Re: regent honeyeaters for sale in Qld

To: <>
Subject: Re: regent honeyeaters for sale in Qld
From: "Peter Johnson (ITD)" <>
Date: Thu, 9 Jun 2005 10:01:23 +1000
despite the tongue-in-cheek nature (in part) of this thread it does raise some issues that are frustrating for a lot of us. interestingly there was a story on foreign correspondent abc, last Tuesday that is relevant to this topic. here's the synopsis from the foreign correspondent website:
Patagonia has long occupied a mythical place in the culture of Argentina. Like the Australian Outback or the Great Plains of North America, this brooding landscape of big skies and vast distances, has provided the images that helped defined a nation.

But as reporter Eric Campbell discovered, this beautiful region is now under threat. The local wool industry is dying, due to over-grazing and economic decline; and as a result, an entire way of life is threatened.

Nowadays, men like 61-year-old Don Carlos Gelos have been forced to make their living shearing sheep for tourists, rather than working on one of Patagonia?s massive sheep stations, or ?estancias?.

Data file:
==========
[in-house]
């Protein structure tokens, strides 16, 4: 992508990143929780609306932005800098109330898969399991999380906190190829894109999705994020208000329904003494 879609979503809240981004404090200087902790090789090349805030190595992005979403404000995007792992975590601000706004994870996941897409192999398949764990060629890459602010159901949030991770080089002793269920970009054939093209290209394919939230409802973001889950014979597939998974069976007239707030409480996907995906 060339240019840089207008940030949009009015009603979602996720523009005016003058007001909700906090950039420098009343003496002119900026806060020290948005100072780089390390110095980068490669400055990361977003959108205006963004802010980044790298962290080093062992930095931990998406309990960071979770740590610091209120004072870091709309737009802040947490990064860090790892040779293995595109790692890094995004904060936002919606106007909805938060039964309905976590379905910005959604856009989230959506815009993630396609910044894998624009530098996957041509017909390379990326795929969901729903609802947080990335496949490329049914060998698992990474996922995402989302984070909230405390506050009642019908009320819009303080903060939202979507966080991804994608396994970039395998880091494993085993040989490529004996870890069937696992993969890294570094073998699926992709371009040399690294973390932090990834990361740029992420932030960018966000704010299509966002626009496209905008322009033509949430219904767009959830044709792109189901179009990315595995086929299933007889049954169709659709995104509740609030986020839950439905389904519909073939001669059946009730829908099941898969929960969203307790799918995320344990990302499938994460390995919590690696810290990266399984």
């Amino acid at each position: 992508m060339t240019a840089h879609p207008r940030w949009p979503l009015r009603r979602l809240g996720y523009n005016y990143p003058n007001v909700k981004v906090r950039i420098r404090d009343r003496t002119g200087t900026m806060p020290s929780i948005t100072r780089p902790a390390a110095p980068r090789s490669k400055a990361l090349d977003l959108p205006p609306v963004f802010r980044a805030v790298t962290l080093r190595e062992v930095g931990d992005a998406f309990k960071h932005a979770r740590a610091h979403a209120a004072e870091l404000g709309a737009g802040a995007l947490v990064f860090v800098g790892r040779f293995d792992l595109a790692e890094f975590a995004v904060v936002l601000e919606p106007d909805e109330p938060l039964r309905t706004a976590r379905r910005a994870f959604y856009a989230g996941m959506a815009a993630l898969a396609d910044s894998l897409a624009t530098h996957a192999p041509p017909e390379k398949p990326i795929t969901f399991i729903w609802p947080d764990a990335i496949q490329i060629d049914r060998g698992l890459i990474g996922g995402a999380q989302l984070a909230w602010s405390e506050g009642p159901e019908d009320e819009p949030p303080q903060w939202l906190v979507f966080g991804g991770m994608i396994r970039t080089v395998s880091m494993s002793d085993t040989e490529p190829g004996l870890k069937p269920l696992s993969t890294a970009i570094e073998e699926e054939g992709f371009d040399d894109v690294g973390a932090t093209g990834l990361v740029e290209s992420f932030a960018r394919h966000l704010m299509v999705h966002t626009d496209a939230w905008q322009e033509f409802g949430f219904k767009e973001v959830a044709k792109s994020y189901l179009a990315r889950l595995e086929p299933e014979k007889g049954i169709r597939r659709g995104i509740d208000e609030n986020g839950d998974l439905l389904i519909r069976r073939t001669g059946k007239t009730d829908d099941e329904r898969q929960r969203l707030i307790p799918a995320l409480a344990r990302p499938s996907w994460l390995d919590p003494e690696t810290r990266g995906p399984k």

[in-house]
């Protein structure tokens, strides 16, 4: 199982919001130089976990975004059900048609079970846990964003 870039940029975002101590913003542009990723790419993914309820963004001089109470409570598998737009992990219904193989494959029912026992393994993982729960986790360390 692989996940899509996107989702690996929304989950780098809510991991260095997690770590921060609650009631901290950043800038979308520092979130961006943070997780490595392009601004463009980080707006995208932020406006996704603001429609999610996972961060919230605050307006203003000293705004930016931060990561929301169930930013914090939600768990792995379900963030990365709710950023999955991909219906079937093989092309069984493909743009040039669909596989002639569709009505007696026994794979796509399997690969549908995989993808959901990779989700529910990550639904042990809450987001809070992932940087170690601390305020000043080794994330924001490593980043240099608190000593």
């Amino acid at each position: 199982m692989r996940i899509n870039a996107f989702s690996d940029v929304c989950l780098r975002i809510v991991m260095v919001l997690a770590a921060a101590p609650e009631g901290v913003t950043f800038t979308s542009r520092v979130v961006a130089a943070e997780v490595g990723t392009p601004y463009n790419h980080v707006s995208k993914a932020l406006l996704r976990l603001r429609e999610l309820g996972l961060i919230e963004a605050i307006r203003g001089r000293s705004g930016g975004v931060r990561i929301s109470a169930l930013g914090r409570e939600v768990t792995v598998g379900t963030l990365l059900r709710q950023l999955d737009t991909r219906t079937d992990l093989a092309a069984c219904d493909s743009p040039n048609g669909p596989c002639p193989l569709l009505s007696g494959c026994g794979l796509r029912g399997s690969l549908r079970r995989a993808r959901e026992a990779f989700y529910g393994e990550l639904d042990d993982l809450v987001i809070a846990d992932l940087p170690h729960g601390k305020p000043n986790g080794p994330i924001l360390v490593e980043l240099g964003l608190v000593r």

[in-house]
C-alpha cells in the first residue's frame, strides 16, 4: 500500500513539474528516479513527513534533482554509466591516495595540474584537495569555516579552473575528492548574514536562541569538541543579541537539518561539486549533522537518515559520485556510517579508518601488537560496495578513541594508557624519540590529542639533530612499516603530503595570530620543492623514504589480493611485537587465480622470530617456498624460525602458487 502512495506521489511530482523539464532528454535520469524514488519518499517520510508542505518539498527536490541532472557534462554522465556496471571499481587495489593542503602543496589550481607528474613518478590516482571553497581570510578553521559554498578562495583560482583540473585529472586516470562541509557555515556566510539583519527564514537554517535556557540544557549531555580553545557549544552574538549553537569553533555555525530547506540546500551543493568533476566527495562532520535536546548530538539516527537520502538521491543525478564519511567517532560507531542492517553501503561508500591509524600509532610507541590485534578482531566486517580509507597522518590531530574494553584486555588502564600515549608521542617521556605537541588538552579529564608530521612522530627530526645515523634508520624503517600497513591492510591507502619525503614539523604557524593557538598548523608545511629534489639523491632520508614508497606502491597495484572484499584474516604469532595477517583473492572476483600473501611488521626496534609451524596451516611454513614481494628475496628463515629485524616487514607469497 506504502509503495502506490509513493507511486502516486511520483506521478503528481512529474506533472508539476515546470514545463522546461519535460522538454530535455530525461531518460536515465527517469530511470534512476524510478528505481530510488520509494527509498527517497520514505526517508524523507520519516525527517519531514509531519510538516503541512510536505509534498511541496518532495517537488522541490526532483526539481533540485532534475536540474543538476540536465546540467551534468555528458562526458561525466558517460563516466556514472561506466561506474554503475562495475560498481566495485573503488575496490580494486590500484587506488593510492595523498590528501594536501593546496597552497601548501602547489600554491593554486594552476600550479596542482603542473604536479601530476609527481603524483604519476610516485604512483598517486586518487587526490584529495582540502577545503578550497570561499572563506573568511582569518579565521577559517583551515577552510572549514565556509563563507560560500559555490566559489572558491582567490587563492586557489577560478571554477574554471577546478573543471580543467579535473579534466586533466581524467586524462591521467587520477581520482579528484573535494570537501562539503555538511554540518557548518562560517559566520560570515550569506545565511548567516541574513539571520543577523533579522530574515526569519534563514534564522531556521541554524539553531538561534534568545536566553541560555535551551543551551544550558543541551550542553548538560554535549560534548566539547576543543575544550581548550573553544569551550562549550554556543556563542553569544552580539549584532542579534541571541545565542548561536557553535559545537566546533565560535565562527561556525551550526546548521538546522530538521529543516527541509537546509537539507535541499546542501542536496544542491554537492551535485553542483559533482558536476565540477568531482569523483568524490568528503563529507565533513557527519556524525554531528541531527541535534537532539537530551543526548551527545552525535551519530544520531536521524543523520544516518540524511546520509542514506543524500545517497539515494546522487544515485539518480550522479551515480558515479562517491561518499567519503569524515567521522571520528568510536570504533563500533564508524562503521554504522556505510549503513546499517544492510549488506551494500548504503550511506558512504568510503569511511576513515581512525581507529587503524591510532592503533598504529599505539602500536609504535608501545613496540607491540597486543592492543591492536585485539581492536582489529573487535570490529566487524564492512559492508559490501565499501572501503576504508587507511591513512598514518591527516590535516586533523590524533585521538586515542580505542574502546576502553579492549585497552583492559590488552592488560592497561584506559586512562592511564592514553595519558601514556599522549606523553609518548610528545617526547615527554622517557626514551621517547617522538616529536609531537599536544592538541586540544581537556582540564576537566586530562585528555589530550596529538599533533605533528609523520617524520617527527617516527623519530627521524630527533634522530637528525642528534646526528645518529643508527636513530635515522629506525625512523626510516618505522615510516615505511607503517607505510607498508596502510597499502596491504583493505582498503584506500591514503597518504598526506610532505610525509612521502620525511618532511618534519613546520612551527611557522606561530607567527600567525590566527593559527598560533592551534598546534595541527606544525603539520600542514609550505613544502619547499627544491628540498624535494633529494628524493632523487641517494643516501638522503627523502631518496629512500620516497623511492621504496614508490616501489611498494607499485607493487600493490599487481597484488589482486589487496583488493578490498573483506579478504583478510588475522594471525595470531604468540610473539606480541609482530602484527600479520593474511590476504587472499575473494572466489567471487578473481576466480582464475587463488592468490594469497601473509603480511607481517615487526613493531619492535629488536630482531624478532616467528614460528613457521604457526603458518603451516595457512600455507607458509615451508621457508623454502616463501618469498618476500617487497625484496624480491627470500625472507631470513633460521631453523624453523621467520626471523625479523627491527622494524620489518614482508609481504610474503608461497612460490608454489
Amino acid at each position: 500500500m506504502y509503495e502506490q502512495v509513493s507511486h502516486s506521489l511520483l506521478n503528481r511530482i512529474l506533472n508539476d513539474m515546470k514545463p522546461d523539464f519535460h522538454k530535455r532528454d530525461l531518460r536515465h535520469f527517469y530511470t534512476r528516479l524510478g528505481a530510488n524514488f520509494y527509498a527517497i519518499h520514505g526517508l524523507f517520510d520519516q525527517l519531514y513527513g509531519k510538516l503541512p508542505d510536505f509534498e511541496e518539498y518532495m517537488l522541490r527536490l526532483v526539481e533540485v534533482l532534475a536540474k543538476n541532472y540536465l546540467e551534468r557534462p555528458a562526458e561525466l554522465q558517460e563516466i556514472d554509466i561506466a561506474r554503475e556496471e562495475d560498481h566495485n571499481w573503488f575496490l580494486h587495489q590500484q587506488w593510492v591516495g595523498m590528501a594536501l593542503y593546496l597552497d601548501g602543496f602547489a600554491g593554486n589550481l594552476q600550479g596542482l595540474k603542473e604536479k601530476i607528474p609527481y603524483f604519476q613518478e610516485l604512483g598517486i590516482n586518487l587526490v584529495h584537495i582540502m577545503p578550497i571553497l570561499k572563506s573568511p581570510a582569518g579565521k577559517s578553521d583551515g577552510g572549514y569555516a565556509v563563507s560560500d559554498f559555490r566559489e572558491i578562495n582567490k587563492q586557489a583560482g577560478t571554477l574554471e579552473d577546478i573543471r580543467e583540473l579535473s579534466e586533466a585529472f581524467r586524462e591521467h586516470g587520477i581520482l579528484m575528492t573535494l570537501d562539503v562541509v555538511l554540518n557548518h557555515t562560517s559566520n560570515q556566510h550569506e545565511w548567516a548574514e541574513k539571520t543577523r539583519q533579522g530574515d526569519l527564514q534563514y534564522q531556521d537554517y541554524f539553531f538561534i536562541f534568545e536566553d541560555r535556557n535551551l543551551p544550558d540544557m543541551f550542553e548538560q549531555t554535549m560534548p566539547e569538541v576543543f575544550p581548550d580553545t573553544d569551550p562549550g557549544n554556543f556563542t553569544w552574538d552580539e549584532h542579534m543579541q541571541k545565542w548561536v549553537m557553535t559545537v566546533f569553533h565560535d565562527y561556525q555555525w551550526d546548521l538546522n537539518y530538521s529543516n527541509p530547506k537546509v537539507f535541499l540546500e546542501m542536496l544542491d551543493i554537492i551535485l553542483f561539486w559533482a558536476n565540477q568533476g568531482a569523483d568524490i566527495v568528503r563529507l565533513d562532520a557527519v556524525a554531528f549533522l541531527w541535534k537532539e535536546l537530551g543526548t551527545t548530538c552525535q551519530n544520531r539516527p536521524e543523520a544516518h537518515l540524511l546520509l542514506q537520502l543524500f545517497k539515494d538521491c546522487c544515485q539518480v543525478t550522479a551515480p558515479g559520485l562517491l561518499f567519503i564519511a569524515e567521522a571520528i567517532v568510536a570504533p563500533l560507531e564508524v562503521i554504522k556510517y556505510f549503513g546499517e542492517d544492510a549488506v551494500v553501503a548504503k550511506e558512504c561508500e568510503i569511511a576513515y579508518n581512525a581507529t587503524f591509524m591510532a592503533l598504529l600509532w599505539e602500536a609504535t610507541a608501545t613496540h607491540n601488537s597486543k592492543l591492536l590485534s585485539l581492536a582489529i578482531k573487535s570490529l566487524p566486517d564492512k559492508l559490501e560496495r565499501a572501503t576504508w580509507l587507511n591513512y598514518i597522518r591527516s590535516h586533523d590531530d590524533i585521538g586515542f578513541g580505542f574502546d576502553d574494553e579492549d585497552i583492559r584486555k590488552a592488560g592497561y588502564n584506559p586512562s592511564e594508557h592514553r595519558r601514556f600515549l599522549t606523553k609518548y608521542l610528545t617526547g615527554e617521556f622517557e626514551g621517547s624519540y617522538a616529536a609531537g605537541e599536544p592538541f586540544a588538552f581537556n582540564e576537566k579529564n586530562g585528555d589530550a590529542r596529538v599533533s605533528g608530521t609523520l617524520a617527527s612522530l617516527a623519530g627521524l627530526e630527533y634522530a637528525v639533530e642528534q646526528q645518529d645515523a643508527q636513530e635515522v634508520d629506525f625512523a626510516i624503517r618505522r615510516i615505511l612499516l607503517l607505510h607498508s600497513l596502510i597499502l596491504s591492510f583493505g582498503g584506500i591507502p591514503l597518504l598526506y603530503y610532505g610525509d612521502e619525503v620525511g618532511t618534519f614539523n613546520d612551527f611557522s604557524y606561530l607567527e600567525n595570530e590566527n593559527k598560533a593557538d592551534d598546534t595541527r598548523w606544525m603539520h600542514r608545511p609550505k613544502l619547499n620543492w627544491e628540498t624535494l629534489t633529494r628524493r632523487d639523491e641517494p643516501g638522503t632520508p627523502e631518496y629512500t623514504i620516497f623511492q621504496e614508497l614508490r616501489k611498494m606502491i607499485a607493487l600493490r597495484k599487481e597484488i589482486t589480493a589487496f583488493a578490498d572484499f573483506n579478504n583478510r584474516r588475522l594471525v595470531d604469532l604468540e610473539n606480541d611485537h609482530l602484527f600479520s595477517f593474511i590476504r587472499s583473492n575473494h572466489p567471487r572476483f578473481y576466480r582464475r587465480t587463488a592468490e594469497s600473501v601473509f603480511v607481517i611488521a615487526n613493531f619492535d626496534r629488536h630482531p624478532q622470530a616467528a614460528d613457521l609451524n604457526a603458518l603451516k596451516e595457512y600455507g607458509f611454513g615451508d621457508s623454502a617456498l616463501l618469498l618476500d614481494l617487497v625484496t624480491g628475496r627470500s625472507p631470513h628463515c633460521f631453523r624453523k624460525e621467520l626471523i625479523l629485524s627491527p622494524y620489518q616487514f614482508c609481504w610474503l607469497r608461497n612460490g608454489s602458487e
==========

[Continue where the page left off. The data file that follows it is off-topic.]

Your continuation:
?Tourism is harder for me ? people speak a different language?, he says, ?I prefer what I used to do before?. But there will be no going back to the old days.

Ironically the future of Patagonia may depend on a Yankee land grab. American tycoons and Hollywood stars are buying up vast areas of Patagonia, much to the consternation of locals. But the newcomers are bringing much needed investment and, perhaps most importantly, a valuable ecological outlook.

The American eco-philanthropist, Kris McDivitt, for example, recently spent $1.7 million of privately raised money setting up Monte Leon, Argentina?s first ever coastal national park.

?You can?t wait for governments to protect the bio-diversity and bio-richness of their countries?, she explained to Campbell, ?I think that individuals need to step up to the plate and pay their rent for living on the planet?. 
the last two paragraphs sum up this debate pretty well. in brisbane it brings to mind the legacy of Jack Venman. so as concerned individuals where do we start? - there aren't too many Jack Venmans about.

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